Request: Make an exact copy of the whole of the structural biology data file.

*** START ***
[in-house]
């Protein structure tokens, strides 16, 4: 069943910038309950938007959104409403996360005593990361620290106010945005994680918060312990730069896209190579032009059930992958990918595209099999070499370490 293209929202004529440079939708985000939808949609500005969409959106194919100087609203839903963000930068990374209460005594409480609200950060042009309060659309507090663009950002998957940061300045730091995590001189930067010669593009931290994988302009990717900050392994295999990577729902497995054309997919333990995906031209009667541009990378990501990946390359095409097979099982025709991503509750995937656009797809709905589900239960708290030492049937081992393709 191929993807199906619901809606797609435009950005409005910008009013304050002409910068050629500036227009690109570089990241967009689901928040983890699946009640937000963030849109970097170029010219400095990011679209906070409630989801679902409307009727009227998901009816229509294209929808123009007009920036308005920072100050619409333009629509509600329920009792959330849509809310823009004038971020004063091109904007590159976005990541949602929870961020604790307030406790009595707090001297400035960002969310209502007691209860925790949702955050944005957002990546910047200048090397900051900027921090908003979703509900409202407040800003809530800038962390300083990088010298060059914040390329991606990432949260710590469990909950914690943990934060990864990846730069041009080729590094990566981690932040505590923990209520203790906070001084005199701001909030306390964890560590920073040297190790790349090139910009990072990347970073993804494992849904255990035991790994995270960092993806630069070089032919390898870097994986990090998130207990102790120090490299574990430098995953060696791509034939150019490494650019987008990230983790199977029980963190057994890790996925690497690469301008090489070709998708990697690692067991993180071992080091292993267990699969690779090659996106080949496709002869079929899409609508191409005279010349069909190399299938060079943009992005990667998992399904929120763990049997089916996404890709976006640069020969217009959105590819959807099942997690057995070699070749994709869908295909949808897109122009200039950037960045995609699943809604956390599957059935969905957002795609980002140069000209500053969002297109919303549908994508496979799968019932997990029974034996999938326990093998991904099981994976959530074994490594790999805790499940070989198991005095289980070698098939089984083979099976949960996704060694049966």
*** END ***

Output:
[in-house]
């Protein structure tokens, strides 16, 4: 069943910038309950938007959104409403996360005593990361620290106010945005994680918060312990730069896209190579032009059930992958990918595209099999070499370490 293209929202004529440079939708985000939808949609500005969409959106194919100087609203839903963000930068990374209460005594409480609200950060042009309060659309507090663009950002998957940061300045730091995590001189930067010669593009931290994988302009990717900050392994295999990577729902497995054309997919333990995906031209009667541009990378990501990946390359095409097979099982025709991503509750995937656009797809709905589900239960708290030492049937081992393709 191929993807199906619901809606797609435009950005409005910008009013304050002409910068050629500036227009690109570089990241967009689901928040983890699946009640937000963030849109970097170029010219400095990011679209906070409630989801679902409307009727009227998901009816229509294209929808123009007009920036308005920072100050619409333009629509509600329920009792959330849509809310823009004038971020004063091109904007590159976005990541949602929870961020604790307030406790009595707090001297400035960002969310209502007691209860925790949702955050944005957002990546910047200048090397900051900027921090908003979703509900409202407040800003809530800038962390300083990088010298060059914040390329991606990432949260710590469990909950914690943990934060990864990846730069041009080729590094990566981690932040505590923990209520203790906070001084005199701001909030306390964890560590920073040297190790790349090139910009990072990347970073993804494992849904255990035991790994995270960092993806630069070089032919390898870097994986990090998130207990102790120090490299574990430098995953060696791509034939150019490494650019987008990230983790199977029980963190057994890790996925690497690469301008090489070709998708990697690692067991993180071992080091292993267990699969690779090659996106080949496709002869079929899409609508191409005279010349069909190399299938060079943009992005990667998992399904929120763990049997089916996404890709976006640069020969217009959105590819959807099942997690057995070699070749994709869908295909949808897109122009200039950037960045995609699943809604956390599957059935969905957002795609980002140069000209500053969002297109919303549908994508496979799968019932997990029974034996999938326990093998991904099981994976959530074994490594790999805790499940070989198991005095289980070698098939089984083979099976949960996704060694049966």